Turn, Turn Turn.

Businesses have cycles, and seasons.

Turning a business around isn’t for the birds. Or, the Byrds.

Business, like life, is constant change, and there are forces at work we can’t control and don’t always see, but we should always do our best, for us, our customers, our employees, our vendors, e.g.

“Turn! Turn! Turn! (To Everything There Is a Season)” — often abbreviated to “Turn! Turn! Turn!” — is a song written that was originally penned by the brilliant, late Pete Seeger about sixty years ago. The lyrics are historical and religious in nature, having essentially been borrowed from Chapter 3 of The Book of Ecclesiastes in the Bible, but they are best known as a huge hit for the American band The Byrds, before reaching #1 on the Hot 100 chart on December 4, 1965.

(Here’s the link to the band’s site in case you’re interested:

http://www.thebyrds.com/)

There are business (and life) lessons within the song, and therein lies the genesis of the behavioral factors which ultimately lead to the need for a business turnaround.

Businesses can usually be improved, as sales could always be higher, no one would argue that the larger the backlog and new projects pipeline the better, right? And, expenses could always be lower. Customers could be happier, products of greater quality, and financial controls improved.

Business, like life itself, is nonlinear, and provides for many opportunities to improve.

Following are the lyrics to the Byrds’ 1965 #1 hit, and in many ways, it tells the story of the struggling startup, or the mature business with poor margins. It reminds us that there are times to tighten our grasp as managers, and times to let go.

It speaks to the reality that we must sow today to reap in the future.

Turn, Turn, Turn

To everything — turn, turn, turn

There is a season — turn, turn, turn

And a time to every purpose under heaven (yes, in business, and in life, everything changes, all the time.)

A time to be born, a time to die (Businesses, products, employees and even CEO’s and management teams have life cycles)

A time to plant, a time to reap (A time to invest in your people and R&D, a time to cash in on that investment by innovating)

A time to kill, a time to heal (A time to stop putting good money after bad, and shut down poorly performing divisions, subsidiaries, products, services, and bad ideas and policies; a time to move on and continue to refine, grow, nurture the good parts of the business)

A time to laugh, a time to weep (celebrate and feel the emotions and ebbs and flows of the business and express joy and remorse, but move on)

(Here’s the chorus reminding us of constant change, and that there are forces at work we can’t control and don’t always see, but we should always do our best, for us, our customers, our employees, our vendors, e.g.)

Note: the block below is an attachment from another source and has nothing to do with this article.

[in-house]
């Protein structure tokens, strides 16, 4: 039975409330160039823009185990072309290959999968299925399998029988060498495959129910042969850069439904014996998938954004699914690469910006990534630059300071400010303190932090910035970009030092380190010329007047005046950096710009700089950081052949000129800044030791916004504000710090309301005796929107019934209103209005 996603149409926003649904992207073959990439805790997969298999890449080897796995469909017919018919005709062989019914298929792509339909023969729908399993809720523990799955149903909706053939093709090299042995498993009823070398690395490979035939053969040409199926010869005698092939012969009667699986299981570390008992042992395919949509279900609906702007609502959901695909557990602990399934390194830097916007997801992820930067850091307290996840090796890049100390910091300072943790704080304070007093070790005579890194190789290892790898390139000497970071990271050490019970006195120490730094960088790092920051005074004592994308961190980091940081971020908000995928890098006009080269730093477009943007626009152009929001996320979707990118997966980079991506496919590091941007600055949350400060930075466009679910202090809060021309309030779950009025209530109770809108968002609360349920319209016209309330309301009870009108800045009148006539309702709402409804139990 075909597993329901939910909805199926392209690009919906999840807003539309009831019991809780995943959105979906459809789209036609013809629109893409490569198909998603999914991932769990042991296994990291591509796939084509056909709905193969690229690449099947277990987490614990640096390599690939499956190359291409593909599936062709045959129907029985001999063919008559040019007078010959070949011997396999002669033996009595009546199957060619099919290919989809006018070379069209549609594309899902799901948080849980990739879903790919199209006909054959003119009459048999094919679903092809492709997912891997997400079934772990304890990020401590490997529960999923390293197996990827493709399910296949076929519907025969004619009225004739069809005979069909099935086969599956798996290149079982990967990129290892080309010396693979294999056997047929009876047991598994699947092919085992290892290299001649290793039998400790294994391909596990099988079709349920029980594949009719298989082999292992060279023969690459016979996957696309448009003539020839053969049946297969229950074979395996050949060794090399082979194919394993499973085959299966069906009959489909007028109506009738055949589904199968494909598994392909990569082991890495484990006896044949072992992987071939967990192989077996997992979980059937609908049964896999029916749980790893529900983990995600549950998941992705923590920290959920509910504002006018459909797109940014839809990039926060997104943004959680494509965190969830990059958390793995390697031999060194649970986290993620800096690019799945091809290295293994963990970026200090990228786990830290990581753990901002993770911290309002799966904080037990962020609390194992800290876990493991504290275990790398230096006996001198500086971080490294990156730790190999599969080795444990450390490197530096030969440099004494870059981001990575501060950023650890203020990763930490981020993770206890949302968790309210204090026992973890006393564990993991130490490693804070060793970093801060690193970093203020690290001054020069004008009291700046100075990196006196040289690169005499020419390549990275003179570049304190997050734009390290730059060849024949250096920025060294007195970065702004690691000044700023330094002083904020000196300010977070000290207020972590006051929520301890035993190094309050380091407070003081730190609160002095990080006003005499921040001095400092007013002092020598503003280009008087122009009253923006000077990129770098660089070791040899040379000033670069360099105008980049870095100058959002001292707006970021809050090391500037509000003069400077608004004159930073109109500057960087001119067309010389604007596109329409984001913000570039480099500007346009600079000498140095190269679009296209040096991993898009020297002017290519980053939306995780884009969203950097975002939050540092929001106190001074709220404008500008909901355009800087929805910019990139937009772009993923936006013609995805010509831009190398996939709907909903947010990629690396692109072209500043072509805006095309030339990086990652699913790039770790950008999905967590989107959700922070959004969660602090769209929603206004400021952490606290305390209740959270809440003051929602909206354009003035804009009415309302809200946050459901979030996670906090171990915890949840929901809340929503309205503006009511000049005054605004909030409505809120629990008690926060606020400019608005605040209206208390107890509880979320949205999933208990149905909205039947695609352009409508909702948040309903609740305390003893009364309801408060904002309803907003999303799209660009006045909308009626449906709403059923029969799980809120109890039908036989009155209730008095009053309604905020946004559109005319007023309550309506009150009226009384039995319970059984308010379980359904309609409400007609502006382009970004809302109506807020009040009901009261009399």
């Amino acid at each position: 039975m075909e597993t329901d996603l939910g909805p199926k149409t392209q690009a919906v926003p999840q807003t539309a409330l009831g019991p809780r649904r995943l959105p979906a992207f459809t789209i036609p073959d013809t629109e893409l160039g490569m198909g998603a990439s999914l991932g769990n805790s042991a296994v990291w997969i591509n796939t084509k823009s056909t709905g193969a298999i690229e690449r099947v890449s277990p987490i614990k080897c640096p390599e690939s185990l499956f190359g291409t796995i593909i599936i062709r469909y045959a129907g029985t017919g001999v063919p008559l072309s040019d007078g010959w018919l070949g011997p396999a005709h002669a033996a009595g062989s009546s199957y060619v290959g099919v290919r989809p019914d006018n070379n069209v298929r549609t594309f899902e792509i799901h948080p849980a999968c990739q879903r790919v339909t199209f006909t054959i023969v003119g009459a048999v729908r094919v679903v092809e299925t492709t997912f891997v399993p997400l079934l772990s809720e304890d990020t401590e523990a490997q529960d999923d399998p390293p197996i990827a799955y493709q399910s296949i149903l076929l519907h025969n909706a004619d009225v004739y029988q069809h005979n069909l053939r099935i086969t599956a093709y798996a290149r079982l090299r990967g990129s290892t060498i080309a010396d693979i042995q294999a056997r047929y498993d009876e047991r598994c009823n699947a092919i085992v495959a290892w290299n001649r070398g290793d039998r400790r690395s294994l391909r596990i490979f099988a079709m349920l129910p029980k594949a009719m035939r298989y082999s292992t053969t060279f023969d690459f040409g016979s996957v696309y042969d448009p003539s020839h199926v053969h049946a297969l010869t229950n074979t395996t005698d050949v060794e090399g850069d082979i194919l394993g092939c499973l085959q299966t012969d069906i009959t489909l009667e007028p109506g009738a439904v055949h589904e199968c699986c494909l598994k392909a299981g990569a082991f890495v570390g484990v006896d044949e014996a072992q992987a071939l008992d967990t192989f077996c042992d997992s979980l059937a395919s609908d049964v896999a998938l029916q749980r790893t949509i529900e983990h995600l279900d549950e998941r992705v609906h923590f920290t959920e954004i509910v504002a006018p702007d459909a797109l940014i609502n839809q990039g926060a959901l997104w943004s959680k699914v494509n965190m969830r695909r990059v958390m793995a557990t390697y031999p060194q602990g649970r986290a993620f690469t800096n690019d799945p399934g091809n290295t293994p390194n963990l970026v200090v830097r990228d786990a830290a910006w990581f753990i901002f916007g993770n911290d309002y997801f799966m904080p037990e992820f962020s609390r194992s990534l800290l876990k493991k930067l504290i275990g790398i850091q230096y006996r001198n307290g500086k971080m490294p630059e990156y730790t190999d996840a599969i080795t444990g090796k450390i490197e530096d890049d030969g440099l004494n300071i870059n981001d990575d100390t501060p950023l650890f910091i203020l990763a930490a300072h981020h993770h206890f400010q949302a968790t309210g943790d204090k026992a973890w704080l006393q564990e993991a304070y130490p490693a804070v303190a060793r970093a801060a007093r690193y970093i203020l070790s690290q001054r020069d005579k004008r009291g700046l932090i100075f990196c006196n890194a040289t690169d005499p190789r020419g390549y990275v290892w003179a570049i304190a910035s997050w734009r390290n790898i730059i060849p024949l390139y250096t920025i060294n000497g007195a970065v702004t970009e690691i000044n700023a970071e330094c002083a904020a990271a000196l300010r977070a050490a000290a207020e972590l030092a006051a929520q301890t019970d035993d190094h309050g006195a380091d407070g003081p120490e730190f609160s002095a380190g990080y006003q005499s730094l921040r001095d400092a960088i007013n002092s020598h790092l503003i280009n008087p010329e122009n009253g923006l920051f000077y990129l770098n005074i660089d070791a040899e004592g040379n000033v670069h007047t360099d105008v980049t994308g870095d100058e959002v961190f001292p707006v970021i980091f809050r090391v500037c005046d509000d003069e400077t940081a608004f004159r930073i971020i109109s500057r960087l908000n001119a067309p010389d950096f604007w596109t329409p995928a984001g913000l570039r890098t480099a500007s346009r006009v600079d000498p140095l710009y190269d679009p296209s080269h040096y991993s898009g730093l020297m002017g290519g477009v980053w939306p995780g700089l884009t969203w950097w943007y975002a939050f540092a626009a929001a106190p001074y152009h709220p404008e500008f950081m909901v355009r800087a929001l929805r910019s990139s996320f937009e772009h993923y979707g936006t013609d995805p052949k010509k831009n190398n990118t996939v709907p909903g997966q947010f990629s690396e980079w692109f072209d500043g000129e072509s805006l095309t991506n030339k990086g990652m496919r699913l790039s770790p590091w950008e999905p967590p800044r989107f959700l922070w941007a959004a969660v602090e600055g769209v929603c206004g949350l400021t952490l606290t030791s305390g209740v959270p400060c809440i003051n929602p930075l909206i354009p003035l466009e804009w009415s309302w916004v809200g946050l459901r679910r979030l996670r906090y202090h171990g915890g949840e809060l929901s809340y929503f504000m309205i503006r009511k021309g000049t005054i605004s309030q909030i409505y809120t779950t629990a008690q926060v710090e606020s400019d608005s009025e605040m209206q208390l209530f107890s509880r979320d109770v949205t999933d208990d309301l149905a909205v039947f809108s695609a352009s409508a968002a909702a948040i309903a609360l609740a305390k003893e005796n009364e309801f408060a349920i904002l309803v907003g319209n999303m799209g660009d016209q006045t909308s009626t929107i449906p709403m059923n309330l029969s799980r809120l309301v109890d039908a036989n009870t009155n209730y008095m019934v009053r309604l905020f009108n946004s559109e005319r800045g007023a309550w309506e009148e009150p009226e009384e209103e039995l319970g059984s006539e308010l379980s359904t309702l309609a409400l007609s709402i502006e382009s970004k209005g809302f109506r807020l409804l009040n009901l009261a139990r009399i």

To everything — turn, turn, turn

There is a season — turn, turn, turn

And a time to every purpose under heaven

A time to build up, a time to break down (know when the right time is to scale and grow the business, and when to tuck in the wings and retrench a bit)

A time to dance, a time to mourn (when you won the big bid, when you lost, but no matter what happens, learn from it and move on)

A time to cast away stones (poor performers, whether products, services, inefficient processes, poorly performing divisions, poorly executed plans, bad brands, even employees, need to be set free)

A time to gather stones together (lead those who can change and motivate them to be better at their jobs)

A time of love, a time of hate (have love for your customers and employees and love for competition (but never hate anyone or anything — it clouds your judgment))

A time of war, a time of peace (competition, a time for reflection while planning next stages of evolution of the firm)

A time you may embrace (do your best and execute)

A time to refrain from embracing (retreat, envision, plan)

The point is to manage the business directionally, pivot and turn and twist and turn and dodge, and have all the moves to be nimble and flexible.

Things change every day, and reacting quickly and accurately can ensure that your business won’t take a turn for the worse, but if it does, you can rely on experts adept at:

  • fixing and turning around businesses
  • increasing their sales
  • containing costs
  • getting clearer, more focused reports
  • having dashboards and reliable fundamentals
  • ensuring happier customers, employees, vendors
  • improving quality, response time, accuracy, satisfaction
  • developing leaders

Dramatic turnaround isn’t for everyone, and if your business needs changes in order to survive and prosper, hire the right professional and let them create the plan to turn things in the right direction.

Copyright, 2021, QORVAL Partners, LLC and/or Paul Fioravanti, MBA, MPA, CTP. No part of this article may be reproduced, shared or distributed or posted in any form without the express written consent of the author. All rights reserved.

www.qorval.com

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Paul Fioravanti, MBA, MPA, CTP

Paul Fioravanti, MBA, MPA, CTP

Business Growth/Startup/Transformation | CEO | Grow it, Fix it, Exit | Executive/Advisor/Director/Connector | www.qorval.com |